Google named again

26 10 2016

On Sunday PPT posted a story about Deputy Prime Minister Air Chief Marshal Prajin Junthong having “asked Google and YouTube to cooperate in blocking websites and videos with alleged lèse majesté content.” He claimed Ann Lavin, Director, Public Policy and Government Affairs in Asia Pacific, Google Asia Pacific and she “agreed to set up an ad hoc team in the US to monitor alleged lèse majesté content with Thai nationals in the team and adjust the complaint form in the Thai language to make it easier for Thai people to file complaints about such online content…”.

We added that that team has reportedly begun work.

We also said that this was a junta-sourced claim. Sure enough, Google “denied it is monitoring posts by Thai social media users but said it would simply consider Thai government requests to remove certain sensitive posts on a case-by-case basis.” That is, its standard operating procedure and nothing special for the junta. The implication was that the junta was not entirely truthful.

Now it seems that it was the junta that was more truthful. A report in the Bangkok Post states that the junta claims a “joint blocking effort” with Google has seen almost 100 YouTube addresses or URLs “blocked over the past four days for insulting the monarchy…”. Four days exactly matches the joint teams establishment claimed by the junta.

The military regime also claims that “[a]nother 380 web addresses … run by a subsidiary of Google, are in the process of being blocked…”.3

How does 480 URLs compare with previous Thai government requests approved by Google?

Our not always competent mathematicians got to work and calculated that for the period 2010 to 2013, the various governments made 21 requests for 754 “items” (we assume URLs). The big years were 2011 (374 items) and 2013 (322). After that, 2014 saw 18 requests for 73 items and 2015 saw 33 requests for 1,566 items. Of these items, for 2010 to June 2012, 100% of requests were partially or fully processed, blocking 431 items. For the following years, requests were not fulfilled entirely in 2013 (27% approved), 2014 (56%) and 2015 (85%). It is not clear how many items were fully or partially blocked. Only one of these requests over the entire period was on the basis of a court order. It doesn’t say it, but the majority of items relate to monarchy.

So 480 items in a few days is huge! 2016 will probably be a bumper year for the junta and will see Google folding under even more. A regime source stated that the “government [the military junta] needs strong assistance from Google to permanently remove all the web addresses showing inappropriate videos on YouTube…”.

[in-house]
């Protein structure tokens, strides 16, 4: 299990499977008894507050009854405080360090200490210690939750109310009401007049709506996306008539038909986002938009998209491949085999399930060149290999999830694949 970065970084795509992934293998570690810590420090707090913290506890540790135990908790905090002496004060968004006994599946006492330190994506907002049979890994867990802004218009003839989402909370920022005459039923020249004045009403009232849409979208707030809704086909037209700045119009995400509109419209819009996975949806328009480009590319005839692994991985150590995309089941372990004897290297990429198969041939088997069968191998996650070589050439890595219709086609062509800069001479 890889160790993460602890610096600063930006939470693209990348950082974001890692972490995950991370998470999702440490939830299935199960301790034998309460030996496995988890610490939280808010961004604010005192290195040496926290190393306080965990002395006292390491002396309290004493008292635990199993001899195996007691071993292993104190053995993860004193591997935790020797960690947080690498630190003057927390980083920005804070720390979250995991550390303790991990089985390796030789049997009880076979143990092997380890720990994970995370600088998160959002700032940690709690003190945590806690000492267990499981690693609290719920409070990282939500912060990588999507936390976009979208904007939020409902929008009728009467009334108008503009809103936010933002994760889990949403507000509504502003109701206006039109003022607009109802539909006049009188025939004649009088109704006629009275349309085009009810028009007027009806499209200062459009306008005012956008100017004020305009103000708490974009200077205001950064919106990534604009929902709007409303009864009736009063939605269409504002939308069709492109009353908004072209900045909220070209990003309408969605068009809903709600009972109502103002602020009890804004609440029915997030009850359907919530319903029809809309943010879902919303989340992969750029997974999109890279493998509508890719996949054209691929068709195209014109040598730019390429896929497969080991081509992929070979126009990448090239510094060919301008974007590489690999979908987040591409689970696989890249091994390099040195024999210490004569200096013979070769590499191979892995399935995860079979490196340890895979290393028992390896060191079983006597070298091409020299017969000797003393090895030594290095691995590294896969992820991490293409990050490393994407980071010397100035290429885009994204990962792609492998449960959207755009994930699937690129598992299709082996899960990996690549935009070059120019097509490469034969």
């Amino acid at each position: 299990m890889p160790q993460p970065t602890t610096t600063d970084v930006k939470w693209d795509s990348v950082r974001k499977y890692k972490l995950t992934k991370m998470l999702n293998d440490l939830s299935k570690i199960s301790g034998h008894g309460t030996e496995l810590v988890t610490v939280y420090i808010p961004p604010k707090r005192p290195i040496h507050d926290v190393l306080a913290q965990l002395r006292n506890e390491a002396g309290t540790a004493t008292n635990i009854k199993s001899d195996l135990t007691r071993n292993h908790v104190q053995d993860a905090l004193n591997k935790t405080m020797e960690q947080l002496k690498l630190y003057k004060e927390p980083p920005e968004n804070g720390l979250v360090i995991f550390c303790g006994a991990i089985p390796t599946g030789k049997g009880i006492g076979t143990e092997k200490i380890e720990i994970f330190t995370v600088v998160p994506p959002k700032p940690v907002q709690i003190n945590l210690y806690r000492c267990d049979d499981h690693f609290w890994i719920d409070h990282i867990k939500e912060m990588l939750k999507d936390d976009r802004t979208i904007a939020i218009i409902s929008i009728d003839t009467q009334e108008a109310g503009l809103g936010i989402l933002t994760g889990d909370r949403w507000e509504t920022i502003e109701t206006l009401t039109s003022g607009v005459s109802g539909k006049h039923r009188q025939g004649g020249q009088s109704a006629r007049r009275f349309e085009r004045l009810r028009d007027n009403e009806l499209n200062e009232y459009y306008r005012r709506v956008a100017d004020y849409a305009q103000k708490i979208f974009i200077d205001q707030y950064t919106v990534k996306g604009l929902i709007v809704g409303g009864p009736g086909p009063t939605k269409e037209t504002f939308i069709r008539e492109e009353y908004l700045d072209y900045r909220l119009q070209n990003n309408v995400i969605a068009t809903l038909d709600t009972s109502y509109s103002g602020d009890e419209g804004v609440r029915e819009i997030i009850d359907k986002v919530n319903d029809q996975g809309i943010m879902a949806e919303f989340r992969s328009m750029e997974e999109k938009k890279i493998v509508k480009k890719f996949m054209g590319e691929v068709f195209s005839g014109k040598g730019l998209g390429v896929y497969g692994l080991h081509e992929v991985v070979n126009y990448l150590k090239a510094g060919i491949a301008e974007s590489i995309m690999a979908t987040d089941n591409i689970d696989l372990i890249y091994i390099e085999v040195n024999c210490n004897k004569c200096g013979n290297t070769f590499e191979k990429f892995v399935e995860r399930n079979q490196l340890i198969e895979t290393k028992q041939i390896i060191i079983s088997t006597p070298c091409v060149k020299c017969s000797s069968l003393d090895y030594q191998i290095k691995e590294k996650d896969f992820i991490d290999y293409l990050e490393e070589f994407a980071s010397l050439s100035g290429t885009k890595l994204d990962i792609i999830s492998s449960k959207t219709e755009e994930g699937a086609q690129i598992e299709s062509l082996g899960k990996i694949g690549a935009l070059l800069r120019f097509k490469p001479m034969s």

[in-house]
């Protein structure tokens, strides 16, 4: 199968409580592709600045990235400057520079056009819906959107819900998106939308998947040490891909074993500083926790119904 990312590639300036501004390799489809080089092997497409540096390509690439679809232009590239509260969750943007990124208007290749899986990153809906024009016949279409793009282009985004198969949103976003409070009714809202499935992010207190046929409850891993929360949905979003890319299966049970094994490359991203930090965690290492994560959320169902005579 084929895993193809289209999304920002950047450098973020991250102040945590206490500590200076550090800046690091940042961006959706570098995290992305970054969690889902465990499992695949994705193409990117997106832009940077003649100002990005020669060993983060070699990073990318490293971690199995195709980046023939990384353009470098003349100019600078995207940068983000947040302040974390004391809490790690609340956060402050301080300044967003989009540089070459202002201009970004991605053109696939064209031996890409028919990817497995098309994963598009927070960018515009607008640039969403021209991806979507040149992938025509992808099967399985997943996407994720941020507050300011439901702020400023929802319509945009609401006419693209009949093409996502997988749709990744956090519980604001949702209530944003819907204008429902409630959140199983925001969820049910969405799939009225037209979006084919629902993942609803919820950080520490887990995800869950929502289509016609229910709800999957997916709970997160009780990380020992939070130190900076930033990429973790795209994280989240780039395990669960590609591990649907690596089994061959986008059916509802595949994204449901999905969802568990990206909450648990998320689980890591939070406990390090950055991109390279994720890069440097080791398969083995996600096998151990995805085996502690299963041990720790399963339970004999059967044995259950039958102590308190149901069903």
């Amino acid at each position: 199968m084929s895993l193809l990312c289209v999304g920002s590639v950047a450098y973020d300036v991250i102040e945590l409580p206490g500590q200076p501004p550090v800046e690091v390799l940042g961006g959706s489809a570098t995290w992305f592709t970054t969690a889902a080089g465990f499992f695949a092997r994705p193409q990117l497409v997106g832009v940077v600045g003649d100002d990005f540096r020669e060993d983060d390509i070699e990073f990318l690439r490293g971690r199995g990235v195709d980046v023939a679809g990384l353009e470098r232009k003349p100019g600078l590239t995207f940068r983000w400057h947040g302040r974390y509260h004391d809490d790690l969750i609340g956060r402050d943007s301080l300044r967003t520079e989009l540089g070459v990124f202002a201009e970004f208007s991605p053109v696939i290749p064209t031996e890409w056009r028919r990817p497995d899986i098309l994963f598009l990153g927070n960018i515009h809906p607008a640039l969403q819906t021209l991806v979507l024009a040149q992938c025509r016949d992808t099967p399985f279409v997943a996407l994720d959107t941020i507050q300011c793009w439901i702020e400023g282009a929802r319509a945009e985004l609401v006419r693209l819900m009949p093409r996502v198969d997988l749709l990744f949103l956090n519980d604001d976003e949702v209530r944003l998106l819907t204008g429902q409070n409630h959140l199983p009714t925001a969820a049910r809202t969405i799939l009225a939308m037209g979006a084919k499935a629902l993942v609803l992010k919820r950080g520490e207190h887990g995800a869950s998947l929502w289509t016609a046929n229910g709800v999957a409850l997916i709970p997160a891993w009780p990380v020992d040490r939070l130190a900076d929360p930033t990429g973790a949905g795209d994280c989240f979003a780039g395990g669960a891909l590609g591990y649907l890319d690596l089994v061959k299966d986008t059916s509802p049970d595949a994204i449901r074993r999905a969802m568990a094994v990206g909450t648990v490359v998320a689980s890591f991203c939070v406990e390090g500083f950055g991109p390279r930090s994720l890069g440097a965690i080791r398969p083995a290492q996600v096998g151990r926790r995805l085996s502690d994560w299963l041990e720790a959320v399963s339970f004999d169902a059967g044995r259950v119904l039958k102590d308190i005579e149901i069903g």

The censorship success with Google has inspired the military dictatorship, and it is now calling in “representatives of Facebook this week to discuss ways to strengthen cooperation in blocking users that post content or comments insulting the monarchy.”

The media giants are falling into line for the worlds longest serving military regime. The junta is actually playing the death card effectively, using it to further tighten repression in Thailand.

We are pretty sure that PigProgress won’t be one of those blocked. It might be an odd outlet, but it has joined in with a laudatory and fawning article on the dead king among other items on robust piglets and gut problems in pigs.


The prince cometh

25 10 2016

Australian academic Patrick Jory has one of the best pieces we’ve seen on “delayed succession.” Sure, it is all still speculation, yet Jory bases his “best guesses” on “what we know.” His piece appears at The Interpreter. Some tidbits:

Some observers of Thailand’s politics are attracted to the theory that the Crown Prince may have been ‘blocked’ from assuming the throne by his enemies in the Thai royalist establishment. Such a view is particularly influential among some sections of the Red Shirts movement, who believe that succession instability may provide an opportunity for an uprising against the royalist establishment….

We don’t think the latter view is widespread. However, many yellow shirts believe the view is widespread – and so are frightened – and dislike the prince for this and other failures.

Jory thinks the successionist “speculation is almost certainly wrong…”. He lists several reasons for arguing that the prince will become king.

First, the long official mourning period – at least one year – means that any overt political activity at this time would be portrayed by the military regime as disrespectful to the late king….

Second, … the military coup of 2014 was carried out precisely to ensure that the military was in control when the succession took place. The military has been successful in suppressing all political activity during this time. There is no reason why this should not continue.